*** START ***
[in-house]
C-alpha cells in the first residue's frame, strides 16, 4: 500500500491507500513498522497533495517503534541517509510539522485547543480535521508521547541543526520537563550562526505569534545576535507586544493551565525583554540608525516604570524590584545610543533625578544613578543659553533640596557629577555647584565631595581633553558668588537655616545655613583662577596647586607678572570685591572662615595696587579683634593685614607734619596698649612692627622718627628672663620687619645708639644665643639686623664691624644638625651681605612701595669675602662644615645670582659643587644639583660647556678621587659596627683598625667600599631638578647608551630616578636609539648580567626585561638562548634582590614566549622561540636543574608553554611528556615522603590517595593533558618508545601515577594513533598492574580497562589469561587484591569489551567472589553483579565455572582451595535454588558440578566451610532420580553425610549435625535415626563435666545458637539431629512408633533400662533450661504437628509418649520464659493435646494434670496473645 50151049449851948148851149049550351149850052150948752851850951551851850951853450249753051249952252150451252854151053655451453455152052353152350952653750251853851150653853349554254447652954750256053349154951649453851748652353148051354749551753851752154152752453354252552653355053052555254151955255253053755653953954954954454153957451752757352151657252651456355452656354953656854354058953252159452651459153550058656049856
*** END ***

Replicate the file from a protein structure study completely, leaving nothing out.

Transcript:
[in-house]
C-alpha cells in the first residue's frame, strides 16, 4: 500500500491507500513498522497533495517503534541517509510539522485547543480535521508521547541543526520537563550562526505569534545576535507586544493551565525583554540608525516604570524590584545610543533625578544613578543659553533640596557629577555647584565631595581633553558668588537655616545655613583662577596647586607678572570685591572662615595696587579683634593685614607734619596698649612692627622718627628672663620687619645708639644665643639686623664691624644638625651681605612701595669675602662644615645670582659643587644639583660647556678621587659596627683598625667600599631638578647608551630616578636609539648580567626585561638562548634582590614566549622561540636543574608553554611528556615522603590517595593533558618508545601515577594513533598492574580497562589469561587484591569489551567472589553483579565455572582451595535454588558440578566451610532420580553425610549435625535415626563435666545458637539431629512408633533400662533450661504437628509418649520464659493435646494434670496473645 50151049449851948148851149049550351149850052150948752851850951551851850951853450249753051249952252150451252854151053655451453455152052353152350952653750251853851150653853349554254447652954750256053349154951649453851748652353148051354749551753851752154152752453354252552653355053052555254151955255253053755653953954954954454153957451752757352151657252651456355452656354953656854354058953252159452651459153550058656049856